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200 TO THE LIGHTHOUSEstairs about three o’clock in the morning. Paulcame out in his pyjamas carrying a poker in case ofburglars. Minta was eating a sandwich, standinghalf-way up by a window, in the cadaverous earlymorning light, and the carpet had a hole in it. Butwhat did they say? Lily asked herself, as if bylooking she could hear them. Something violent.Minta went on eating her sandwich, annoyingly,while he spoke. He spoke indignant, jealous words,abusing her, in a mutter so as not to wake the child-ren, the two little boys. He was withered, drawn;she flamboyant, careless. For things had workedloose after the first year or so; the marriage hadturned out rather badly.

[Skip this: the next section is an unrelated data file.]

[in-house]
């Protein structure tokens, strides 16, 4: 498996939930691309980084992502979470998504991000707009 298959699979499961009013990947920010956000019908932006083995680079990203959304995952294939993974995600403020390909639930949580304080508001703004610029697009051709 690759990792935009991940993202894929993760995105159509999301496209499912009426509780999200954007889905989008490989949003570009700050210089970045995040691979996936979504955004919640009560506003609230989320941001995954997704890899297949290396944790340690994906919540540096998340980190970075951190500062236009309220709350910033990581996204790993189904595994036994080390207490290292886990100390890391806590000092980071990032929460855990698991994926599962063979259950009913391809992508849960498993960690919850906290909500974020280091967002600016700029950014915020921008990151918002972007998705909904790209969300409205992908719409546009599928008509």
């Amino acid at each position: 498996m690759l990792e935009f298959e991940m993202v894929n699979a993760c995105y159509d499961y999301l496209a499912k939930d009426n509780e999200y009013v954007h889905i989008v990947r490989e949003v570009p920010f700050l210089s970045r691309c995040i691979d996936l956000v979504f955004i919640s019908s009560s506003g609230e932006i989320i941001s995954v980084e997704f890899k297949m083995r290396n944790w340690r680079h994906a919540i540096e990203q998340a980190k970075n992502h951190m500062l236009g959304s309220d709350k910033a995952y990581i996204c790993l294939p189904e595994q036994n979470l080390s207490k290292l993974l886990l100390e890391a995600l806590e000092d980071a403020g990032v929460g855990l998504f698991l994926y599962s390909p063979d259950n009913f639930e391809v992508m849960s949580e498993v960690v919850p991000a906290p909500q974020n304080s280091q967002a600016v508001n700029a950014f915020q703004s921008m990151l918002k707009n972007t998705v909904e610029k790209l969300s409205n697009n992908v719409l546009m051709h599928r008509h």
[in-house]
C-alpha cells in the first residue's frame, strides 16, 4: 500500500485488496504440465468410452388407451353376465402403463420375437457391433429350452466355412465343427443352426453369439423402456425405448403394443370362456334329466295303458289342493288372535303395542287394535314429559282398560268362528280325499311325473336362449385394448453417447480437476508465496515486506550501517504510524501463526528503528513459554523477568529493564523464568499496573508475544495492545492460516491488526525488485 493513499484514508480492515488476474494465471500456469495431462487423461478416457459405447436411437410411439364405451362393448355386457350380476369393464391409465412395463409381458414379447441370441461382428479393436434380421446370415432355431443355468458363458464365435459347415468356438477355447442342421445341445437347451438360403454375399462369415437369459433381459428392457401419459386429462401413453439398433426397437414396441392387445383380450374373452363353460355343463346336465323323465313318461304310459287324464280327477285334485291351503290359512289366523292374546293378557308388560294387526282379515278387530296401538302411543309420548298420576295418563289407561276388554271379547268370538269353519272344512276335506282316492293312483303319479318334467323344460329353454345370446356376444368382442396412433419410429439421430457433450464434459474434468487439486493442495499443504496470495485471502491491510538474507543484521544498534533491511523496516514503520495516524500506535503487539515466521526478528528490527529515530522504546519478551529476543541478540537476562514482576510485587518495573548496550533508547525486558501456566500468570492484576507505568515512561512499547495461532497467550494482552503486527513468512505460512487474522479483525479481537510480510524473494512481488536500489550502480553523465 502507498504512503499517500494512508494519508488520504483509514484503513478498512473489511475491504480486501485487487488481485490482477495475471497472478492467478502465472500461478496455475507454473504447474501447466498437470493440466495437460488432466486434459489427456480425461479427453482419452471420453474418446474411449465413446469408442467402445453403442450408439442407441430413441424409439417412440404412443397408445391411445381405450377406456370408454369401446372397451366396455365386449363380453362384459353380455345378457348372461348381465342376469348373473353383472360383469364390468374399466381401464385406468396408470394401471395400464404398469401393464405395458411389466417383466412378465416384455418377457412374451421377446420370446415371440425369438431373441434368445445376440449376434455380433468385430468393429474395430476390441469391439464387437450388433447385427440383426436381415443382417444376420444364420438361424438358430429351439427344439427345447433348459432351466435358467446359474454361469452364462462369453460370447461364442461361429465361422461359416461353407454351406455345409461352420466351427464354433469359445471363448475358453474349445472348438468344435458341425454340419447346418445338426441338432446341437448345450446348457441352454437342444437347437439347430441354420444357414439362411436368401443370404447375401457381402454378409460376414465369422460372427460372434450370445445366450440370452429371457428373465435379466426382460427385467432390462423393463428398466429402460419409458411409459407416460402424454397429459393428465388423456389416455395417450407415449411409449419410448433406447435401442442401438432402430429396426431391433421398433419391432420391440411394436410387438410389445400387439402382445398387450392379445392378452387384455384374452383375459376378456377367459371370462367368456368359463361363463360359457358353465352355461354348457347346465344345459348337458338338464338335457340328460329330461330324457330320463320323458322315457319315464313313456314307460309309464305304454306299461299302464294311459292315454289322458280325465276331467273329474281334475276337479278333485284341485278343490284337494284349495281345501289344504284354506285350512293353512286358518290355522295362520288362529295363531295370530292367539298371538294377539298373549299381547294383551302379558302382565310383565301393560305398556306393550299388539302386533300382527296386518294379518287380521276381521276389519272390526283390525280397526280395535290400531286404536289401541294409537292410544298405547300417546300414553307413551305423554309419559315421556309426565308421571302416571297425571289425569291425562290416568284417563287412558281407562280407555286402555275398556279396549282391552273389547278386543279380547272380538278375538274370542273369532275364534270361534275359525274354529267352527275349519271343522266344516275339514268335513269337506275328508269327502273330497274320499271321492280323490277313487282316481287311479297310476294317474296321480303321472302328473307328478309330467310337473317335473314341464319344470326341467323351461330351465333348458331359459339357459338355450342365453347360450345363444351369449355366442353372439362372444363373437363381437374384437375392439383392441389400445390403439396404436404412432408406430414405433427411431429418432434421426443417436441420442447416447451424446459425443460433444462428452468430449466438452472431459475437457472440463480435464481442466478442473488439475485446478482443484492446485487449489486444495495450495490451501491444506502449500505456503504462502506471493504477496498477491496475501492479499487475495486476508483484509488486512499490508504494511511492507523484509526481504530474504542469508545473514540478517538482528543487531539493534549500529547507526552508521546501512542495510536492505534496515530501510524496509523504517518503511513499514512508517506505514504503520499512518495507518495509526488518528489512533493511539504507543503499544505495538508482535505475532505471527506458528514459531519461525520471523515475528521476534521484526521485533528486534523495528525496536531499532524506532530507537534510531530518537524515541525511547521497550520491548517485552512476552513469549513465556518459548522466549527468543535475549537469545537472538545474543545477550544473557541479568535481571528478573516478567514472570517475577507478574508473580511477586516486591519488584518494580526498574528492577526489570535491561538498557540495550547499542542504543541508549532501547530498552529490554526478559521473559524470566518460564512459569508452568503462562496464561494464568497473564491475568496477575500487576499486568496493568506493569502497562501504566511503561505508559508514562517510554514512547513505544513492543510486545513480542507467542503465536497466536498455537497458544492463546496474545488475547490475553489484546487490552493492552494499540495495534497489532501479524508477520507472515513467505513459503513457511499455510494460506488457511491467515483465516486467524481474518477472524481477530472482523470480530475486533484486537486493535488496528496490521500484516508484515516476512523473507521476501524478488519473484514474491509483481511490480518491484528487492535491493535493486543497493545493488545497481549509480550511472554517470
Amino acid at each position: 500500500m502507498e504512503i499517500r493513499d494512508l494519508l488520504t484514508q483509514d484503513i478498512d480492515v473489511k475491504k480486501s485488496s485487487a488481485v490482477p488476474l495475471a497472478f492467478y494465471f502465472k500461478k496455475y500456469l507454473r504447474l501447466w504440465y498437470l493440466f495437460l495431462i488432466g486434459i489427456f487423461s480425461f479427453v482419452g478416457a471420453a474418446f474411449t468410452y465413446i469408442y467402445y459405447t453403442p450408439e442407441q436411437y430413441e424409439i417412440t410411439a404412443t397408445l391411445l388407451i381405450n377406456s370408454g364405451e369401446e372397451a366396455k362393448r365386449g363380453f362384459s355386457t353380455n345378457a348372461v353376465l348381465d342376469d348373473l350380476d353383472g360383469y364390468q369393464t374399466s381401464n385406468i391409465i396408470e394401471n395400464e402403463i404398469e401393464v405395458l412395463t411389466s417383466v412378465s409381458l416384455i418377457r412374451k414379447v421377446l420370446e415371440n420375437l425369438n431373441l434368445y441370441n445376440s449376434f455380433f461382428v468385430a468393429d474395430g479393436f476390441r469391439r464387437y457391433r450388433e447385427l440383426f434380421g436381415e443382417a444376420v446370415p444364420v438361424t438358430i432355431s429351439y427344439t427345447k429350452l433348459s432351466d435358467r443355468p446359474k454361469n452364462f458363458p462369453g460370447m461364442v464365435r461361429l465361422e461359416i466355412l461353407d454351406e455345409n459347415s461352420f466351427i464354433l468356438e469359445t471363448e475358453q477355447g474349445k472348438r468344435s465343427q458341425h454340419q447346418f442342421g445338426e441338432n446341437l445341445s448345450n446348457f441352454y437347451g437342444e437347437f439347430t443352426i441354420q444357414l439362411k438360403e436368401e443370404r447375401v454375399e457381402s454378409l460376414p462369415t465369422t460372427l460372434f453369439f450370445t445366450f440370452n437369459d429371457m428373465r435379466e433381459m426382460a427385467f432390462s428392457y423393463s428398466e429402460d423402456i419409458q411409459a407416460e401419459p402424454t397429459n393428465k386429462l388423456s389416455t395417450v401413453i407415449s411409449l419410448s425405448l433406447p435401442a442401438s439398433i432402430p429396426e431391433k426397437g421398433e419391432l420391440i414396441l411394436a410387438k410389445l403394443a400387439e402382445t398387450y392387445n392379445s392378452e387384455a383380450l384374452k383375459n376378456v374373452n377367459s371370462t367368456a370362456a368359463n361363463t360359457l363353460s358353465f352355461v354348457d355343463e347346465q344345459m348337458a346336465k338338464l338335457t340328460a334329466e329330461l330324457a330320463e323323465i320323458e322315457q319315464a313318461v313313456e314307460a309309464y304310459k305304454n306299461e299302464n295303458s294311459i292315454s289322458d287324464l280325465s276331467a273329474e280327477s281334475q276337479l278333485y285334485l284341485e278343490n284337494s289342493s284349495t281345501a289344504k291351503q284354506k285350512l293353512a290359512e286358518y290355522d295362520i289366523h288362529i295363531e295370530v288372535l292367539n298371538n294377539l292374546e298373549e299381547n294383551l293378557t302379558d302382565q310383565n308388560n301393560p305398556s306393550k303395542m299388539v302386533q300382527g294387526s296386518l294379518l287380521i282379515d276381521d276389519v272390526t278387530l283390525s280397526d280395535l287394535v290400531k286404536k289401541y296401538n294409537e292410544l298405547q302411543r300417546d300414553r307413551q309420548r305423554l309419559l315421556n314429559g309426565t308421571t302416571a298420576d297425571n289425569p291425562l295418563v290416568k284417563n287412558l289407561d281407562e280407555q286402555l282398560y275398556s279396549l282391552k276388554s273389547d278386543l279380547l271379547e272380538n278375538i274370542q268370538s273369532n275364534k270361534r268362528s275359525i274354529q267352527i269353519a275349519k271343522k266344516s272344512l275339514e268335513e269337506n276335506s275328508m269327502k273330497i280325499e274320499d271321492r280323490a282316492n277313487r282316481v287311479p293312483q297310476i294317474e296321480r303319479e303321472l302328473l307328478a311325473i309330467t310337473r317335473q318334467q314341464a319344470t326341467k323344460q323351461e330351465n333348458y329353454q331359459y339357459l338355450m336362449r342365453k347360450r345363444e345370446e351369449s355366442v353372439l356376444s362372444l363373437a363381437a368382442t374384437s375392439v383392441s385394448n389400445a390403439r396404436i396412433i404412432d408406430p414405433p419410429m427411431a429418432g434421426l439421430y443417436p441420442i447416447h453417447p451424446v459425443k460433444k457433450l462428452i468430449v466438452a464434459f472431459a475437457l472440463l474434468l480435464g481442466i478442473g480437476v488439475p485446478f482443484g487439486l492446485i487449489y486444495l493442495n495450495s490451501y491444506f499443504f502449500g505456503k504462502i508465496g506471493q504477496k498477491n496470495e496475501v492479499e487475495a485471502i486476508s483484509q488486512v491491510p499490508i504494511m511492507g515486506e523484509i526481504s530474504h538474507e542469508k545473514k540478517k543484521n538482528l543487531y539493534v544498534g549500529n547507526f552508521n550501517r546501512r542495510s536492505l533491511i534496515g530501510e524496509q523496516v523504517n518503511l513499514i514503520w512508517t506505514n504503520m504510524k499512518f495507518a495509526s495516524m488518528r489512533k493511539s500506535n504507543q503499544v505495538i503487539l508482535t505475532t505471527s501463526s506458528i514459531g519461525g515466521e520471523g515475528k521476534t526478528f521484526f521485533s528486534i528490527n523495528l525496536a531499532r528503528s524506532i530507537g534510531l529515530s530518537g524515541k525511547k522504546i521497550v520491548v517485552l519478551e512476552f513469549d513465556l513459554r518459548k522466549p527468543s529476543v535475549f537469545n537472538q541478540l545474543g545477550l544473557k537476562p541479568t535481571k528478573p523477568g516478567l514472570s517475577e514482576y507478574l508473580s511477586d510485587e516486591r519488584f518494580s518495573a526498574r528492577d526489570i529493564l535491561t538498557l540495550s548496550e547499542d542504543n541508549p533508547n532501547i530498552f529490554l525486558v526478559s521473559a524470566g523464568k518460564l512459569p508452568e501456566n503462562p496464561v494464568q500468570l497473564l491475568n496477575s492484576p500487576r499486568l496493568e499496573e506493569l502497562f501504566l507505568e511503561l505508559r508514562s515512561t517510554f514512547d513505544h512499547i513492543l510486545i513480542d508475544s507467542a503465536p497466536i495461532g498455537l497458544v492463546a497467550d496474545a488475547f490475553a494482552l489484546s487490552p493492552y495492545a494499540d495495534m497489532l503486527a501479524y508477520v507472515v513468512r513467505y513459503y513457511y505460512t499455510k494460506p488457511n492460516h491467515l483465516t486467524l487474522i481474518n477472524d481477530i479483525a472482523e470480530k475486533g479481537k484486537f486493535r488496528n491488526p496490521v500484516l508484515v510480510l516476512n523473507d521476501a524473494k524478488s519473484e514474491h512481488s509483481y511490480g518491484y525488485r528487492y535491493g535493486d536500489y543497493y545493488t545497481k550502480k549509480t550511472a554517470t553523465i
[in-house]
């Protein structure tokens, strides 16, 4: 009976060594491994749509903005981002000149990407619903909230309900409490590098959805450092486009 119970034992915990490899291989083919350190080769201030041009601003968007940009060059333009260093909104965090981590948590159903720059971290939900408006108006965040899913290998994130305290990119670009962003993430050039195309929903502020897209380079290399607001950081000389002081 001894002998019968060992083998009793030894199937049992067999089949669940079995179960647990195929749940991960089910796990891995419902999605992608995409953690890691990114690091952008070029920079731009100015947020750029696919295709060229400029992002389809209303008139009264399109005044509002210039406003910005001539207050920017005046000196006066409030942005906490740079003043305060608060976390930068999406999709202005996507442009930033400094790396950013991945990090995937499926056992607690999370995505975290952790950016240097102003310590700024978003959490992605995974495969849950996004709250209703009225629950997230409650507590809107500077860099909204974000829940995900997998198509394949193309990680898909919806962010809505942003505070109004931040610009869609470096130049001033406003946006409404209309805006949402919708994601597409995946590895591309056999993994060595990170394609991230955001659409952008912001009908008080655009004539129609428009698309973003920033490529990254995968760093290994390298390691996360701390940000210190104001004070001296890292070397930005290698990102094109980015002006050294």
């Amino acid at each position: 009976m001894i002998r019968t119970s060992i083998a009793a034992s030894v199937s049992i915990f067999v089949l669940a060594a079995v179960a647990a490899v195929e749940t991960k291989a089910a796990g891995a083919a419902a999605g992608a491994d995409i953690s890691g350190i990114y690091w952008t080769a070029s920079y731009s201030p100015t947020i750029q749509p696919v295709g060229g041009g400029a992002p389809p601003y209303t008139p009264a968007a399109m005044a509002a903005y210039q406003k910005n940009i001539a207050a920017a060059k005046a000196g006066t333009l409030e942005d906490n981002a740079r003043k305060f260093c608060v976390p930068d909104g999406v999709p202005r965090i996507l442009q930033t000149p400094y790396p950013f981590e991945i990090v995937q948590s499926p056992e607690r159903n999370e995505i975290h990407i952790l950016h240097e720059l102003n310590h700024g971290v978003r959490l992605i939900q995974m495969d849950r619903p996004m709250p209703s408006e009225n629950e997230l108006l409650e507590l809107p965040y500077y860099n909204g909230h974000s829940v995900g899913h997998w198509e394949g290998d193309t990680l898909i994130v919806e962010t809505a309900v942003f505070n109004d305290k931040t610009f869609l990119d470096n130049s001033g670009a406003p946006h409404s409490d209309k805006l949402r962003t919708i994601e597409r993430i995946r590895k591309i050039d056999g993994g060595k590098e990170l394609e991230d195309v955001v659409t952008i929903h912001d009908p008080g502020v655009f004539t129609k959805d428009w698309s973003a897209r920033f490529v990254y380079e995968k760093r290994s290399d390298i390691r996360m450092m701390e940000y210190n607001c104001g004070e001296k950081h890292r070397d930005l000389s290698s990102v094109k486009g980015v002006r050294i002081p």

And this, Lily thought, taking the green paint onher brush, this making up scenes about them, is whatwe call ‘knowing' people, ‘thinking' of them, ‘beingfond' of them! Not a word of it was true; she hadmade it up; but it was what she knew them by allthe same. She went on tunnelling her way into herpicture, into the past.

Another time, Paul said he ‘played chess in coffee-houses.’ She had built up a whole structure ofimagination on that saying too. She rememberedhow, as he said it, she thought how he rang up theservant, and she said ‘Mrs Rayley’s out, sir,' and hedecided that he would not come home either. Shesaw him sitting in the corner of some lugubriousplace where the smoke attached itself to the redplush seats, and the waitresses got to know you,playing chess with a little man who was in the teatrade and lived at Surbiton, but that was all Paulknew about him. And then Minta was out when he